Dublin-based documentary photographer, Nick St.Oegger, is launching his debut photo book: Kuçedra: Portraits of Life on Europe’s Last Wild River. He has spent several years working in the western Balkans, with a specific focus on Albania. The book is a snapshot into life along the Vjosa, as it faces the threat of being changed forever. The book is now available for purchase HERE. Read Nick St.Oegger's press release below
Kuçedra: Portraits of Life on Europe’s Last Wild River
1 June 2018. Dublin, Ireland. In collaboration with Patagonia and NGOs RiverWatch and Euronatur, as part of the Save the Blue Heart of Europe campaign, photographer Nick St.Oegger travelled to Albania’s endangered Vjosa river to document life along its banks. Through a series of striking landscape shots of the environment, and portraits of the people and homes of the riverside communities, Kuçedra is a snapshot into life along the Vjosa, as it faces the threat of being changed forever. He will launch the photo book in Dublin at the Patagonia store on Exchequer Street, on 15 June at 5:30pm.
The Vjosa is Europe’s last wild river – it has never been dammed or altered in any way and runs along its natural course. However, this pristine waterway is under threat from hydropower development. This would alter the flow of the river, flood villages and irreparably damage the biodiversity of the region.
The Vjosa holds cultural and economic significance for the agricultural communities along its banks, and thousands of people would be displaced and lose their source of income if the dams and reservoirs are constructed. Many of these villagers and farmers hold no deeds to their lands, due to the bureaucratic chaos following the fall of communism, and so compensation would be extremely difficult to secure. Furthermore, many of these people have no other source of income, or skills upon which to rely for their livelihood.
The proposed dams on the Vjosa are part of a larger hydropower boom in the Balkans. This is funded by international investment banks, and could result in the construction up to 3,000 dams along rivers throughout the Balkans. The book features an essay by Nataša Gregorič Bon, social anthropologist at the Slovenian Academy of Sciences and Arts, on the importance of the Vjosa to Albania’s economy and culture.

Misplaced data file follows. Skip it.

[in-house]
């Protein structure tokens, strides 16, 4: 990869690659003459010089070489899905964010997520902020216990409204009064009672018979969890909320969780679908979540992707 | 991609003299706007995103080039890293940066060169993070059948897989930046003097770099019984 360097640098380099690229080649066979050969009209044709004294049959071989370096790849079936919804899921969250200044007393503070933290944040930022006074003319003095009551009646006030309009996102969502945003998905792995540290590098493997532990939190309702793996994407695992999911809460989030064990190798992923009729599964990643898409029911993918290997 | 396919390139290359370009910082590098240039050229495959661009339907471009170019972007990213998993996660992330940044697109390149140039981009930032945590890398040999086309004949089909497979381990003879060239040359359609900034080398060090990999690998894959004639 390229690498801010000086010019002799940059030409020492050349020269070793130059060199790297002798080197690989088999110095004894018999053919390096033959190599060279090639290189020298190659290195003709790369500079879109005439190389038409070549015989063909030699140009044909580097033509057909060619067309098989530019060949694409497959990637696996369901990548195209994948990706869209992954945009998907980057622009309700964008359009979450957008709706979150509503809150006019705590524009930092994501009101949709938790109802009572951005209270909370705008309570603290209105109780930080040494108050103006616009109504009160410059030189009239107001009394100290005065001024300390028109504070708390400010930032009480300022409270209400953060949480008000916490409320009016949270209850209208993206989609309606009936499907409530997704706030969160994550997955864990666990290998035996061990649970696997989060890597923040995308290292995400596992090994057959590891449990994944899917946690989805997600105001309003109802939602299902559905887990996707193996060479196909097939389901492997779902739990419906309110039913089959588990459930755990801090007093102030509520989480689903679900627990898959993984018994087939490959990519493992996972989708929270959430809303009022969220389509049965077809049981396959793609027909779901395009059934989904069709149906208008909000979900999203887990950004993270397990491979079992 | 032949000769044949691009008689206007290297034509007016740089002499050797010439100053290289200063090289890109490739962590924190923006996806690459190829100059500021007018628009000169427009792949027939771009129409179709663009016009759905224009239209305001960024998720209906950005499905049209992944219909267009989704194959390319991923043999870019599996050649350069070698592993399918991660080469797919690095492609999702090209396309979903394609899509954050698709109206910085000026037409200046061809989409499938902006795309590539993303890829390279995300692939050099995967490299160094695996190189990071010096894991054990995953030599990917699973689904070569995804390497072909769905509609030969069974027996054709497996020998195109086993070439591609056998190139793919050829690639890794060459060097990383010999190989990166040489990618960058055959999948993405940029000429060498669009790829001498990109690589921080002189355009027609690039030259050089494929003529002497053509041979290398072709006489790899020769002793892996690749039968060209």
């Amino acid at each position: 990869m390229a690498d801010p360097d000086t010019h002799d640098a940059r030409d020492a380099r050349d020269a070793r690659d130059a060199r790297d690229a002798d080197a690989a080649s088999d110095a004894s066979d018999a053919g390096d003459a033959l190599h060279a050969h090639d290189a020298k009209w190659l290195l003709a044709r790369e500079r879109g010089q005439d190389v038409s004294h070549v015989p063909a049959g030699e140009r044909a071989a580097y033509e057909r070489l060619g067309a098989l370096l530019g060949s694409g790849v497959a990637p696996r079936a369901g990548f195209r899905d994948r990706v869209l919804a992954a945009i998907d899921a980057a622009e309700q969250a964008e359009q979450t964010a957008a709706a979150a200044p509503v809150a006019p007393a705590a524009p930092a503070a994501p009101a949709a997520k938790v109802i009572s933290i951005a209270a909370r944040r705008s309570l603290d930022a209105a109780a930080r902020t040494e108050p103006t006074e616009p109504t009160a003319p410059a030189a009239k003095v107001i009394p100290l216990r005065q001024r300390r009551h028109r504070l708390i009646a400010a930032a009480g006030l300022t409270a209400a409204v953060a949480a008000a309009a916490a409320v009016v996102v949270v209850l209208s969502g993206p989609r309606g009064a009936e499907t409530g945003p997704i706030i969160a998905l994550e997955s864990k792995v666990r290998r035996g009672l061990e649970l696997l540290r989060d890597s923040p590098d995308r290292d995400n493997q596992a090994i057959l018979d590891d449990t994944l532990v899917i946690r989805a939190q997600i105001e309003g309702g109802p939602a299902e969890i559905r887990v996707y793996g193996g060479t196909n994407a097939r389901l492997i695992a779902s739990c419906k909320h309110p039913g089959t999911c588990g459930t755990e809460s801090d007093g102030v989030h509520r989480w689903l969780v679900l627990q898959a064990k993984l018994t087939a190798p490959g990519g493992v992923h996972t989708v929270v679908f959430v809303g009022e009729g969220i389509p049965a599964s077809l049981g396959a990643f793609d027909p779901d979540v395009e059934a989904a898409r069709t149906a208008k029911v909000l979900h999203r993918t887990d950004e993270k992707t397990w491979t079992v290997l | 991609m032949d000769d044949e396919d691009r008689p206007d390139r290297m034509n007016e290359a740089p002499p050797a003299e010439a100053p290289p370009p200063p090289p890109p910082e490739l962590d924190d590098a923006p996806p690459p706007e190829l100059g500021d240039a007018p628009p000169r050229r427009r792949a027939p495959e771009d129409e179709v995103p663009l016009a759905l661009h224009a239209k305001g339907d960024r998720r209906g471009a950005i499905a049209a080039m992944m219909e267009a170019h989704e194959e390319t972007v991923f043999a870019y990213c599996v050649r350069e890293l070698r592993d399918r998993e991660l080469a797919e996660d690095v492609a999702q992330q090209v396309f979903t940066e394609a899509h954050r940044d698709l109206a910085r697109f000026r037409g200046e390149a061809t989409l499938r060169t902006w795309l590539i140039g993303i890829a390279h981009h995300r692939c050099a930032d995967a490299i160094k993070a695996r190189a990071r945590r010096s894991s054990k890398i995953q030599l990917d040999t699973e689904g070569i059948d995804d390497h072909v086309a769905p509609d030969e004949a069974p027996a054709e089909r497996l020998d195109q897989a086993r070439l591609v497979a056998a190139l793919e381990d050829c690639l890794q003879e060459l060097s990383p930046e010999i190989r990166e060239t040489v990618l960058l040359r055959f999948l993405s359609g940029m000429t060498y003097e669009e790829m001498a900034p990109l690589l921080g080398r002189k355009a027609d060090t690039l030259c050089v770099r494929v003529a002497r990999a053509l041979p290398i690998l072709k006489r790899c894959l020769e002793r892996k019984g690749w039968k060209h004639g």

Speaking about the project, Nick St Oegger said: “For most of us living in Europe or the US, we’re so used to seeing altered rivers that we don’t know what a wild river looks like. It is important that the Vjosa is allowed to remain in its natural state, to preserve its biodiversity, and to allow the communities along its banks to remain. I am grateful to Patagonia, RiverWatch and Euronatur for the opportunity to document this incredible environment and its people.”
Kuçedra: Portraits of Life on Europe’s Last River is published with support from Patagonia and their campaign, Save the Blue Heart of Europe (www.blueheart.patagonia.com), which seeks to end investment in destructive hydropower projects on rivers throughout the Balkans. The book is now available for purchase here: www.stoeggerphotography.com/portfolio/books/
About Nick St Oegger:
Nick St.Oegger (b.1988) is a documentary photographer from California, based in Dublin, Ireland, whose work explores the relationship between people and the environments they inhabit, both urban and rural. He has spent several years working in the western Balkans, with a specific focus on Albania. His clients include: Patagonia, Vice, Huck, Reuters, Le Monde, De Standaard, Nieuwe Revu and The Calvert Journal.
For interview opportunities, and further information contact firstname.lastname@example.org, or his editor, Polly Dennison at email@example.com